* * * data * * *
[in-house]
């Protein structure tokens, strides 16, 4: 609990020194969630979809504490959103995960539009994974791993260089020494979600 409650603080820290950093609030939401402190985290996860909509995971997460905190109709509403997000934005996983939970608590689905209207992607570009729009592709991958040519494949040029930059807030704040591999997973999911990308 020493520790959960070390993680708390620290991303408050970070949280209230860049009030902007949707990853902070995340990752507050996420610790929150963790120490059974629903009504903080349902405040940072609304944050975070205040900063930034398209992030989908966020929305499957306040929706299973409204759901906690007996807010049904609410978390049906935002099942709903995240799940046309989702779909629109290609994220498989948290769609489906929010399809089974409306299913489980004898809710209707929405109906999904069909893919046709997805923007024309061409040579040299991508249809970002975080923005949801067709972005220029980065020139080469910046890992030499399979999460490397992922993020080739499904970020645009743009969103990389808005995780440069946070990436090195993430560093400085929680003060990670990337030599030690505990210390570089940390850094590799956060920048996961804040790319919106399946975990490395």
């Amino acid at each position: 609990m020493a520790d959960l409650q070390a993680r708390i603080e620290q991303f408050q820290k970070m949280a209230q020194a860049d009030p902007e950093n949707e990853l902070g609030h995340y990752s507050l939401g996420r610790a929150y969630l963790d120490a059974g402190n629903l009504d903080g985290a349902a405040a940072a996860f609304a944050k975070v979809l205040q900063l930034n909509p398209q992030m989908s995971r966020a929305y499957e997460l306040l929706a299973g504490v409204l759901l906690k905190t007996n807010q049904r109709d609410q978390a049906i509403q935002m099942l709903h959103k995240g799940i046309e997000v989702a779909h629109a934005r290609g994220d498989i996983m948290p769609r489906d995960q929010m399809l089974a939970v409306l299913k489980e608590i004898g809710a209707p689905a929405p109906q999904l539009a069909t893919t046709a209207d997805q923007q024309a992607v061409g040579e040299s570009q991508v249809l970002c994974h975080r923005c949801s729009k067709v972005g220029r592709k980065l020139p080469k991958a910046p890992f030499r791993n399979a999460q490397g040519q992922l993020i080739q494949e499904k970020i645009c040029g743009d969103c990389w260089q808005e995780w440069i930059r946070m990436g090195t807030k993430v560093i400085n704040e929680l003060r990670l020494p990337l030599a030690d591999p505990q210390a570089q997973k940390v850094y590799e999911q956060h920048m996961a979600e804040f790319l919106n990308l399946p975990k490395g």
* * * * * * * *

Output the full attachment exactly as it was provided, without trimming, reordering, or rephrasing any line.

[in-house]
């Protein structure tokens, strides 16, 4: 609990020194969630979809504490959103995960539009994974791993260089020494979600 409650603080820290950093609030939401402190985290996860909509995971997460905190109709509403997000934005996983939970608590689905209207992607570009729009592709991958040519494949040029930059807030704040591999997973999911990308 020493520790959960070390993680708390620290991303408050970070949280209230860049009030902007949707990853902070995340990752507050996420610790929150963790120490059974629903009504903080349902405040940072609304944050975070205040900063930034398209992030989908966020929305499957306040929706299973409204759901906690007996807010049904609410978390049906935002099942709903995240799940046309989702779909629109290609994220498989948290769609489906929010399809089974409306299913489980004898809710209707929405109906999904069909893919046709997805923007024309061409040579040299991508249809970002975080923005949801067709972005220029980065020139080469910046890992030499399979999460490397992922993020080739499904970020645009743009969103990389808005995780440069946070990436090195993430560093400085929680003060990670990337030599030690505990210390570089940390850094590799956060920048996961804040790319919106399946975990490395």
């Amino acid at each position: 609990m020493a520790d959960l409650q070390a993680r708390i603080e620290q991303f408050q820290k970070m949280a209230q020194a860049d009030p902007e950093n949707e990853l902070g609030h995340y990752s507050l939401g996420r610790a929150y969630l963790d120490a059974g402190n629903l009504d903080g985290a349902a405040a940072a996860f609304a944050k975070v979809l205040q900063l930034n909509p398209q992030m989908s995971r966020a929305y499957e997460l306040l929706a299973g504490v409204l759901l906690k905190t007996n807010q049904r109709d609410q978390a049906i509403q935002m099942l709903h959103k995240g799940i046309e997000v989702a779909h629109a934005r290609g994220d498989i996983m948290p769609r489906d995960q929010m399809l089974a939970v409306l299913k489980e608590i004898g809710a209707p689905a929405p109906q999904l539009a069909t893919t046709a209207d997805q923007q024309a992607v061409g040579e040299s570009q991508v249809l970002c994974h975080r923005c949801s729009k067709v972005g220029r592709k980065l020139p080469k991958a910046p890992f030499r791993n399979a999460q490397g040519q992922l993020i080739q494949e499904k970020i645009c040029g743009d969103c990389w260089q808005e995780w440069i930059r946070m990436g090195t807030k993430v560093i400085n704040e929680l003060r990670l020494p990337l030599a030690d591999p505990q210390a570089q997973k940390v850094y590799e999911q956060h920048m996961a979600e804040f790319l919106n990308l399946p975990k490395g």